Jen Psaki points fingers at CDC for causing confusion

White House Press Secretary is blaming the Centers for Disease Control (CDC) for the confusion surrounding vaccination language.

What does it mean to be “fully vaccinated”? What about being “up-to-date” on your shots? When asked by a reporter whether the White House expressed any regret about the unclear nature of the distinction between the two, Psaki deflected blame all the way to the CDC.

“It was not a decision made by the White House – it was a decision made by our public health experts at the CDC who make those definitions, or determine those definitions,” she explained.

Making an effort to clarify, Psaki continued. “They’ve also said that the term ‘fully vaccinated’ refers to your primary series. So that means, being up-to-date on your vaccines.”

“It is also true that we think more people need to get boosters,” Psaki warned, “that boosters are very effective in protecting against serious illness, hospitalization.”

The confusion likely comes from a report on the CDC announcing a “pivot” in language with regards to what it means to be “fully vaccinated.” The definition is important for those whose jobs require proof of full vaccination in order to continue working, such as in the healthcare field, as well as cities and towns which may require proof of vaccine in order to dine indoors, or visit businesses.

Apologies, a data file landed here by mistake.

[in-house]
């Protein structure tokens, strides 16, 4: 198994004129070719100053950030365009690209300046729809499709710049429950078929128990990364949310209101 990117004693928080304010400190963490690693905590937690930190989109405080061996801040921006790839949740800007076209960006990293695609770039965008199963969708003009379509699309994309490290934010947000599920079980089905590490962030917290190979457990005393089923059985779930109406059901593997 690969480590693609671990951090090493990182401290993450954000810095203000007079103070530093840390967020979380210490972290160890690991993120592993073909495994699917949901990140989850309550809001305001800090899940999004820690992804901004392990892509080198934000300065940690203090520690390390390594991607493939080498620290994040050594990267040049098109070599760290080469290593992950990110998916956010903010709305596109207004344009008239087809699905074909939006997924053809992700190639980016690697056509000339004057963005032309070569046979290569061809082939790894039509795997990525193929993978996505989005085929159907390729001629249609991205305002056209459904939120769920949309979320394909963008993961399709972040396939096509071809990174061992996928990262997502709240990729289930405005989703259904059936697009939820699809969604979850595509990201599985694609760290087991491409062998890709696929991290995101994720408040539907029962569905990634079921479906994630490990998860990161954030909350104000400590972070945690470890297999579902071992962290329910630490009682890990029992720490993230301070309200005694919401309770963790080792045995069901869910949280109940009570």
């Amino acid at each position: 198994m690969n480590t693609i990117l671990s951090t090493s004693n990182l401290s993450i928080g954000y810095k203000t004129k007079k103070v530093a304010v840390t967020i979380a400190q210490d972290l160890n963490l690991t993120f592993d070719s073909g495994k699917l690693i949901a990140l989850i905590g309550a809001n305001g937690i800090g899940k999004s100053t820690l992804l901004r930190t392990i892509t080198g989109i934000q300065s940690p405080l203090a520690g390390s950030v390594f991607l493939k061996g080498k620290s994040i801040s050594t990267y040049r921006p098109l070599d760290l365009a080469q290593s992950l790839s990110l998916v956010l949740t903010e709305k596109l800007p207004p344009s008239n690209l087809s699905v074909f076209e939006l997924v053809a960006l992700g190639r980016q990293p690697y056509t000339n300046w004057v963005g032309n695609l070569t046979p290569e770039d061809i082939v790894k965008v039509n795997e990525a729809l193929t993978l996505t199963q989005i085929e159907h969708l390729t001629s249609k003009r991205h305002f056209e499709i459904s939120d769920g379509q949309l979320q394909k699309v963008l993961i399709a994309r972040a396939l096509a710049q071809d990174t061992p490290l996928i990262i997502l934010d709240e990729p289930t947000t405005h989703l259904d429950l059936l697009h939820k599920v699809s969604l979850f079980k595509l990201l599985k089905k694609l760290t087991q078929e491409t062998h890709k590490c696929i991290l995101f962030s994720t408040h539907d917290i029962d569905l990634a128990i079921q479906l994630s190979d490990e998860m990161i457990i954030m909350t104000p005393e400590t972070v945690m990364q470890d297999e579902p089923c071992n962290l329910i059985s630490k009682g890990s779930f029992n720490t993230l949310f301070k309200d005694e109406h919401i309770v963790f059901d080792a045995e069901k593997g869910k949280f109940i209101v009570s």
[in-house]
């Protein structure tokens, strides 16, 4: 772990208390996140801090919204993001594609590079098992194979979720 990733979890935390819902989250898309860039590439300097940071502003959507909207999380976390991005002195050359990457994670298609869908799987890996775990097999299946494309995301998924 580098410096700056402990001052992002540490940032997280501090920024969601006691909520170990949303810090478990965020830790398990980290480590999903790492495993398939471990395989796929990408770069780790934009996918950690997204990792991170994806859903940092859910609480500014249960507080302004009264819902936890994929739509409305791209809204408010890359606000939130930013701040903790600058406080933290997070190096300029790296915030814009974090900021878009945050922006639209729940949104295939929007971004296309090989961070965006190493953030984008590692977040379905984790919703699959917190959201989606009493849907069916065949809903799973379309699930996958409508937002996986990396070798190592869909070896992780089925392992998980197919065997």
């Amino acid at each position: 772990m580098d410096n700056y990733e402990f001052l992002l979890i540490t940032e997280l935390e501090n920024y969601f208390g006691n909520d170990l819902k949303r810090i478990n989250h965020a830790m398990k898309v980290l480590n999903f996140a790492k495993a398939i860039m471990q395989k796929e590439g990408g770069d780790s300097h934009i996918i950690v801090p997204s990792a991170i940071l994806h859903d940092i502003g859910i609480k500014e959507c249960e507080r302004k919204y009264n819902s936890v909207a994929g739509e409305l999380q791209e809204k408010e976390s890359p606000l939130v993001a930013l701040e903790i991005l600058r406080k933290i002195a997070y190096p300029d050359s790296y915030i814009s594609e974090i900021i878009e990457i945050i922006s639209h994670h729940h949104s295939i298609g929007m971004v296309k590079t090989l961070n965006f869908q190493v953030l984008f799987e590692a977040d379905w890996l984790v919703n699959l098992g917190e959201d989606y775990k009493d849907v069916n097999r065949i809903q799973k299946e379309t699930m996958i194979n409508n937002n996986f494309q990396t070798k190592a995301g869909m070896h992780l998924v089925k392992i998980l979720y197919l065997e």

During a press briefing on Friday, Director Rochelle Walensky explained the updates to the language.

“What we are really are working to do is pivot our language so that everyone is as up to date with their COVID-19 vaccines as they personally could be, should be based on when they got their last vaccine,” she said. “So, importantly right now we are pivoting our language, we really want to make sure people are up to date.”

“That means if you recently got your second dose you’re not eligible for a booster. You’re up to date. If you are eligible for a booster and you haven’t gotten it, you’re not up to date and you need to get your booster in order to be up to date,” she continued.

According to the CDC, the definition of “fully vaccinated is as Psaki mentioned, having received both shots of one’s primary vaccination (or single shot, for those who went the Johnson & Johnson route.) Being “up-to-date” means that one has received all vaccinations available to them, including boosters if/when eligible.

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